- Full color, continuously scalable icons (up to 128x128 pixels).
- Drop shadow around window and isolated text elements to provide a sense of depth.
- Global spell checking and other powerful tools thanks to NeXT-style application services.
- Anti-aliasing of widgets, text, graphics and window elements.
- New interface elements including sheets (non-modal dialogs attached to specific windows) and drawers.
- Interweaving windows (not necessarily adjacent in the visible stacking order).
- ColorSync color matching built into the core drawing engine (for print and multimedia professionals).
- OpenGL composites windows onto the screen to allow hardware accelerated drawing. This technology is called Quartz Extreme, and was first featured in Mac OS X v10.2 Jaguar.
- Exposť (introduced in version 10.3, "Panther") can quickly tile open windows or reveal your desktop.
- Pervasive use of Unicode throughout the operating system.
- Straightforward architecture for localisation of applications and other code, fully separates language dependencies from the core code of a program.
- The client version of Mac OS X did not support the fine-grained access control list file permission method until version 10.4. Previous versions only supported standard UNIX file system permissions.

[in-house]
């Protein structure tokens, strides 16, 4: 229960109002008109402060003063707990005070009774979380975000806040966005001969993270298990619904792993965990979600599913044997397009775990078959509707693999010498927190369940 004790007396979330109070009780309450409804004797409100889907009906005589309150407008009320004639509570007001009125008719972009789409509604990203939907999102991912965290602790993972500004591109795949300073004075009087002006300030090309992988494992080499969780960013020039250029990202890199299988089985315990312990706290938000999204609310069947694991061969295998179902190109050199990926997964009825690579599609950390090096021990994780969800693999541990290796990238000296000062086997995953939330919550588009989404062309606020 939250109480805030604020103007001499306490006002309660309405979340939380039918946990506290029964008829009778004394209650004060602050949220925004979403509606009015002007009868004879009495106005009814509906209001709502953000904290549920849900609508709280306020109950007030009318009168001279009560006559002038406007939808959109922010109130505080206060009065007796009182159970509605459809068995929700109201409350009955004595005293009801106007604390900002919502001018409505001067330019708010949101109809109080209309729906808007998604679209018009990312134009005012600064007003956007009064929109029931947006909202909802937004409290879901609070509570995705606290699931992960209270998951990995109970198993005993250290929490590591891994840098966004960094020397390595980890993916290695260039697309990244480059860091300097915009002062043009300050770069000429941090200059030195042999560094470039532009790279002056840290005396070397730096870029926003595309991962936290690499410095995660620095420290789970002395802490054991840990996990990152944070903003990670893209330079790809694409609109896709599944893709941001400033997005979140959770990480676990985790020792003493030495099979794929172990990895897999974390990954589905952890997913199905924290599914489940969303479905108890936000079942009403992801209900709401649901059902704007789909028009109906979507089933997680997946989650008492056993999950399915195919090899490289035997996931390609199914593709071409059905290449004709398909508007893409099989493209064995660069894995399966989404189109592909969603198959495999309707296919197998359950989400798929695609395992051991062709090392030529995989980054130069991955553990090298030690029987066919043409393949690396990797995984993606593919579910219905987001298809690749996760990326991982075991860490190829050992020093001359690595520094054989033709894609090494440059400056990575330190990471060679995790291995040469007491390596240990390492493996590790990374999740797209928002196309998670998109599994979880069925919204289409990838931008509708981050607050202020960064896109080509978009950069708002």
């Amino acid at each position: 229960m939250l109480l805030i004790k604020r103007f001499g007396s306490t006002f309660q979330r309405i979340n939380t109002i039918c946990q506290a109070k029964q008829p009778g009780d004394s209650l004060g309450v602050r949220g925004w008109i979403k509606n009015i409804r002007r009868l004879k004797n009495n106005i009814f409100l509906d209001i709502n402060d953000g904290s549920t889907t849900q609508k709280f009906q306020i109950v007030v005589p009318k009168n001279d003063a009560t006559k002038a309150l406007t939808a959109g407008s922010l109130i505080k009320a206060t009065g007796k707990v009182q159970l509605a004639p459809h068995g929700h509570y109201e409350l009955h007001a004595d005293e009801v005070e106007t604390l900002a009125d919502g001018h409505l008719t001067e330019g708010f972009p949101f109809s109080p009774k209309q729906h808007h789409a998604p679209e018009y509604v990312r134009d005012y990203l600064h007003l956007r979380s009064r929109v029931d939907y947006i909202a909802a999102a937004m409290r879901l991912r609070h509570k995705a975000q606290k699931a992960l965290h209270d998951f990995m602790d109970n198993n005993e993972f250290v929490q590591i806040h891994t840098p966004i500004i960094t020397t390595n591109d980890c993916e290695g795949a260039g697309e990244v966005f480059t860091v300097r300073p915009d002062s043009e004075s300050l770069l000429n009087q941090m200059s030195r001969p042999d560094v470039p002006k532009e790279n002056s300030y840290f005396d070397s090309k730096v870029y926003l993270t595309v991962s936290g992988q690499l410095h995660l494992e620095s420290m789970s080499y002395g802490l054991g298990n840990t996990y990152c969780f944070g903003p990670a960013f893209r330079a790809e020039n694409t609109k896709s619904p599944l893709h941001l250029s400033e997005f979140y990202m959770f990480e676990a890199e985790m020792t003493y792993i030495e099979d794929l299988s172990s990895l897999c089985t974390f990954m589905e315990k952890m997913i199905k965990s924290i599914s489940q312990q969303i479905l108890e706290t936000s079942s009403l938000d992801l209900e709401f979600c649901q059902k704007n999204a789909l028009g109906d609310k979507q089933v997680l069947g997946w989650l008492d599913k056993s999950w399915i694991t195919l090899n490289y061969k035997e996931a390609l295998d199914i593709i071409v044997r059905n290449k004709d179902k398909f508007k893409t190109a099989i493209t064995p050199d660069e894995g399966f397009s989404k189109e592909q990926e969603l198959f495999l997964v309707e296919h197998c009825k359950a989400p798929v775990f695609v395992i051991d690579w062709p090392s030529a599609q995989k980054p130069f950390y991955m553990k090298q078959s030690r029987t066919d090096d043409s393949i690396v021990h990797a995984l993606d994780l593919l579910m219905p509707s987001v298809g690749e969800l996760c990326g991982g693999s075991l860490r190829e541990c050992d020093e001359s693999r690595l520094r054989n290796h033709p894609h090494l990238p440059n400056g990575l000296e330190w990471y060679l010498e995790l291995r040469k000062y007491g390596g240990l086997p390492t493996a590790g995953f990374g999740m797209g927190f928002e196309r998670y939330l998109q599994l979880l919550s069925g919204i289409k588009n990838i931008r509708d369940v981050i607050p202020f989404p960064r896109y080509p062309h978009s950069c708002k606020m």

- In comparison to Microsoft Windows, some critics point to the lack of upgrade pricing on Mac OS X; users of previous versions have to pay full price for a new version. However, the upgrade price for Windows is actually more than the full price for Mac OS X ($199 and $129 respectively from the producers' websites), with the full price for a new version of Windows being more than double the price of the full version of Mac OS X ($299 from Microsoft's website). Also, Apple make an exception for those who purchase a Macintosh between the time a new version of Mac OS X is announced and the time it starts being preinstalled on new machines; these users have been entitled to upgrade for US$9.95.
- The Open Group has criticized Apple for use of the term "Unix" in advertisements for Mac OS X as Apple has not had the OS officially certified, and their use of the term could constitute a violation of trademark. Apple claims that they use the term as a genericized trademark and that the cost of certification would make the OS prohibitively expensive, although The Open Group has stated that there is a US$110,000 upper limit on the cost of certification for one company.
On March 24 2001, Apple released Mac OS X v10.0 (codenamed Cheetah). It was praised for its completeness and stability at such an early point in its development (it being a total departure from previous Apple releases). Despite this, it was criticized for being slow, leading many (including Steve Jobs) to consider it merely a very good "beta" release.